Protestors Trash H&M Store Over ‘Racist’ Kids Hoodie Ad

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Retail clothing brand H&M is dealing with a major PR nightmare with people outraged over a particular kiddies hoodie.

Some have branded the retailer as ‘racist’ after a green jumper had the phrase, ‘Coolest Monkey In The Jungle’ written across the front and a black child wearing it.

While the mother of the kid told people to ‘get over it’, it hasn’t stopped people across the world calling H&M all sorts of names.

People in South Africa though have taken their outrage a step further and have absolutely trashed at least four H&M stores.

Bystanders and shoppers reportedly ran from the outlet as the protestors gathered, with some wearing red t-shirts. In videos posted across social media, some are seen pulling down racks and tearing clothes from their shelves and throwing them on the ground.

One person wrote on Twitter: “Racism must fall and we will never tip toe around racists.”

The affected stores have reportedly closed until further notice.


In an attempt to calm the backlash, H&M obviously took down the hoodie advertisement that started this whole mess, but that hasn’t stopped celebs likee singer The Weeknd from cutting ties with the label.

Rapper P Diddy even offered the kid at the centre of the scandal a $1 million (£730,000) modelling contract for his brand, Sean John.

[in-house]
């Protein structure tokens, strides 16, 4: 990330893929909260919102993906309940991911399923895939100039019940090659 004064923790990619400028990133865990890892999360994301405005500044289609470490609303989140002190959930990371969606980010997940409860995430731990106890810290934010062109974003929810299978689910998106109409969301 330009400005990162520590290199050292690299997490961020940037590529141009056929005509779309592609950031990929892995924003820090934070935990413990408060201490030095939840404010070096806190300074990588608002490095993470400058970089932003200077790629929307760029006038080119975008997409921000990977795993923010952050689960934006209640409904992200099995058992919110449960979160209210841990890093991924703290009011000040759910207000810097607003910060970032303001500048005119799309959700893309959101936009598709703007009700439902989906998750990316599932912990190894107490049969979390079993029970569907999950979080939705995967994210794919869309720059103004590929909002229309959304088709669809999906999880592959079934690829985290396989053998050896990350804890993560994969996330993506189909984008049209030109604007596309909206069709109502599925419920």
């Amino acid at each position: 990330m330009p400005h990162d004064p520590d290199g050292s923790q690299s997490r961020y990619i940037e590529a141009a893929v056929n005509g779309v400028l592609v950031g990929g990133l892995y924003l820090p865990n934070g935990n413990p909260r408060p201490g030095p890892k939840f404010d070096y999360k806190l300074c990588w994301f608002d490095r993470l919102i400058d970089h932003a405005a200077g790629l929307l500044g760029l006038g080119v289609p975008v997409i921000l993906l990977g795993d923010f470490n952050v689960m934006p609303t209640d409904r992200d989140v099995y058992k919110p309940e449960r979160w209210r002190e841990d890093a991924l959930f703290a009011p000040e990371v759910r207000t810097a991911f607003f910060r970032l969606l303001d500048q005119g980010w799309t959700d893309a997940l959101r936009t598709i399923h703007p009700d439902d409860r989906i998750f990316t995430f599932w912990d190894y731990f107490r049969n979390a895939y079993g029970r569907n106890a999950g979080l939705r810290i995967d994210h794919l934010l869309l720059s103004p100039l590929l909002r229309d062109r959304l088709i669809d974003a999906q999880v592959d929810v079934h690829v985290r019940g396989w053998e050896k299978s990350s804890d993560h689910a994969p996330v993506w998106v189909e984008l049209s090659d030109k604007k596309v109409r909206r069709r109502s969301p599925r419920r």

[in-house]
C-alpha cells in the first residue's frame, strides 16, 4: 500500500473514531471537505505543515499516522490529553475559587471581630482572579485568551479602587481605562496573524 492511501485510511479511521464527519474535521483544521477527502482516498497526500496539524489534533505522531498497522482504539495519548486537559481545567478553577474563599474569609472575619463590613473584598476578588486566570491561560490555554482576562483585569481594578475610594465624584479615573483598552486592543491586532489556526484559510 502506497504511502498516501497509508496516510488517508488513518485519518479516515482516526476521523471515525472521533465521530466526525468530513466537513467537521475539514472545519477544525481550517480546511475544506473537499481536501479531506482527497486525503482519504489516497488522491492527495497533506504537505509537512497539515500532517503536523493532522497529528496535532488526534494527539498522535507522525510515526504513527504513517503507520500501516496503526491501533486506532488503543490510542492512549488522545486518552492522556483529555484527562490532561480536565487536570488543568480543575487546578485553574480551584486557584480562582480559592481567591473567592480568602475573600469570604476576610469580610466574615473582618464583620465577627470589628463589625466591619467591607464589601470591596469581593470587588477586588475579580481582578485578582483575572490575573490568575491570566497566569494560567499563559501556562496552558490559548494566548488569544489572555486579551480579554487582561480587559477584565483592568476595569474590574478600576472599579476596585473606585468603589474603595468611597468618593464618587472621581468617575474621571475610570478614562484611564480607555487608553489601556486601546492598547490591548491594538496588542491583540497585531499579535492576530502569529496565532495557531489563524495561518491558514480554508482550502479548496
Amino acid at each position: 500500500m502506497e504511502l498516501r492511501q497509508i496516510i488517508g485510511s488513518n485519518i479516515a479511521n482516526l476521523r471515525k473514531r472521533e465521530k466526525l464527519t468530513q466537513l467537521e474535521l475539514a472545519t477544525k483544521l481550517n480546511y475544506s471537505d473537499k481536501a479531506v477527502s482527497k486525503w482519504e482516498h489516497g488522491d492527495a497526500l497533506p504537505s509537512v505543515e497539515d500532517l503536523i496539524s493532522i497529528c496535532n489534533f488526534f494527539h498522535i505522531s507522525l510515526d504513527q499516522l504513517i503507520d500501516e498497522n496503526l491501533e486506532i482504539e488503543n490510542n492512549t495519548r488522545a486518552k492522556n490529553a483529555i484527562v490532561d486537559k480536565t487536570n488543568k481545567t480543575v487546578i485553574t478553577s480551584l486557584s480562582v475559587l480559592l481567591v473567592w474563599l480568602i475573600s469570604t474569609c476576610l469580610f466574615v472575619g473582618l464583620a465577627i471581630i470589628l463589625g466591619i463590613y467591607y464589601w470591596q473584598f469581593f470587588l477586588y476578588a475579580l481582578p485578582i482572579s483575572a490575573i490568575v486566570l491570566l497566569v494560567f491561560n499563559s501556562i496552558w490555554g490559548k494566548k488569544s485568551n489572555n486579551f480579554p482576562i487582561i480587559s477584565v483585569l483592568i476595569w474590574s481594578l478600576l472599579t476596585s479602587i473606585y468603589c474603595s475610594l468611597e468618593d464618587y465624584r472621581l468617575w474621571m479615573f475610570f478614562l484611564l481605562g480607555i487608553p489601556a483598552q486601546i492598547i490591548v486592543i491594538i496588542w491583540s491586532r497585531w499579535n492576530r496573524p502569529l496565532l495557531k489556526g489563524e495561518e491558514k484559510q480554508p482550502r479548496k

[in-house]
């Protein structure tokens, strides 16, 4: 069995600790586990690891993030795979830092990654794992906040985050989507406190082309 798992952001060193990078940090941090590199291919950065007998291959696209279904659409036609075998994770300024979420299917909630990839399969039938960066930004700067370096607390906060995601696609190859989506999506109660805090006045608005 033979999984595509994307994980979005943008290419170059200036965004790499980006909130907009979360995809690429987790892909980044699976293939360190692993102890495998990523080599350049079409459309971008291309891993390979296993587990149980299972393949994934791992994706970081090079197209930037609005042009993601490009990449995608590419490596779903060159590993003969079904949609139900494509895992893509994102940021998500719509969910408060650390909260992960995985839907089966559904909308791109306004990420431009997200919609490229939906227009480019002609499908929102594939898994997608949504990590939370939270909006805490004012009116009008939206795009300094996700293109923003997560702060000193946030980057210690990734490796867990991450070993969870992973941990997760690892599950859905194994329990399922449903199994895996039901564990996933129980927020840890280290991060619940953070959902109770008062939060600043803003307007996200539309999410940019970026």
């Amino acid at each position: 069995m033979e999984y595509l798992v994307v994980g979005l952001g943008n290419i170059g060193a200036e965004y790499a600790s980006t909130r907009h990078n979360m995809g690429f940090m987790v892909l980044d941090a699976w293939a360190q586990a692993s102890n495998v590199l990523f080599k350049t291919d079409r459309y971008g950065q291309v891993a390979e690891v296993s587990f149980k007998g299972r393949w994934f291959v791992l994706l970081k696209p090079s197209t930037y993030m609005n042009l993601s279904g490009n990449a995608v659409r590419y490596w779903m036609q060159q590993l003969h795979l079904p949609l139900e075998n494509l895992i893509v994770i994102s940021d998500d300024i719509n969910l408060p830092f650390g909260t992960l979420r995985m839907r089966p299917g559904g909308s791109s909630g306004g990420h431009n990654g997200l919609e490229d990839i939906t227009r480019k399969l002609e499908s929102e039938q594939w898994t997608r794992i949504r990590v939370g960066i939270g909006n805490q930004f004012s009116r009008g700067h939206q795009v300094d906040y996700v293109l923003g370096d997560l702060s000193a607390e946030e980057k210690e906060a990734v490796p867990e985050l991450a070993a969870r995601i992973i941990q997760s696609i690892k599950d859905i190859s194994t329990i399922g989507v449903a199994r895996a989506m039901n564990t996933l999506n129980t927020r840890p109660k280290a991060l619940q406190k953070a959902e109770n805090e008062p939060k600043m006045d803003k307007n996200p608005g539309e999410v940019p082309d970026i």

H&M hasn’t had the best experience in Africa in the last two years since its first store opened on the continent.


They was accused of having a lack of diversity, with virtually all the models used for their advertisements being white.

@hmsouthafrica I was at your CT store.Most, if not all your posters in store have no black models.Please work on that to appeal to everyone.

– Tlalane (@TlalaneLetlhaku) November 2, 2015

When someone on social media called H&M out on the issue, they responded with:

H&M’s marketing has a major impact and it is essential for us to convey a positive image. We want our marketing to show our fashion in an inspiring way, to convey a positive feeling.

“Our marketing policy, campaign productions and work is something we constantly discuss internally and with creative professionals. We work with a wide range of models and personalities throughout all our marketing both online, outdoor and in store.”

People were compleletly confused about the ‘positive image’ remark, asking H&M if they thought black people conveyed a different message.

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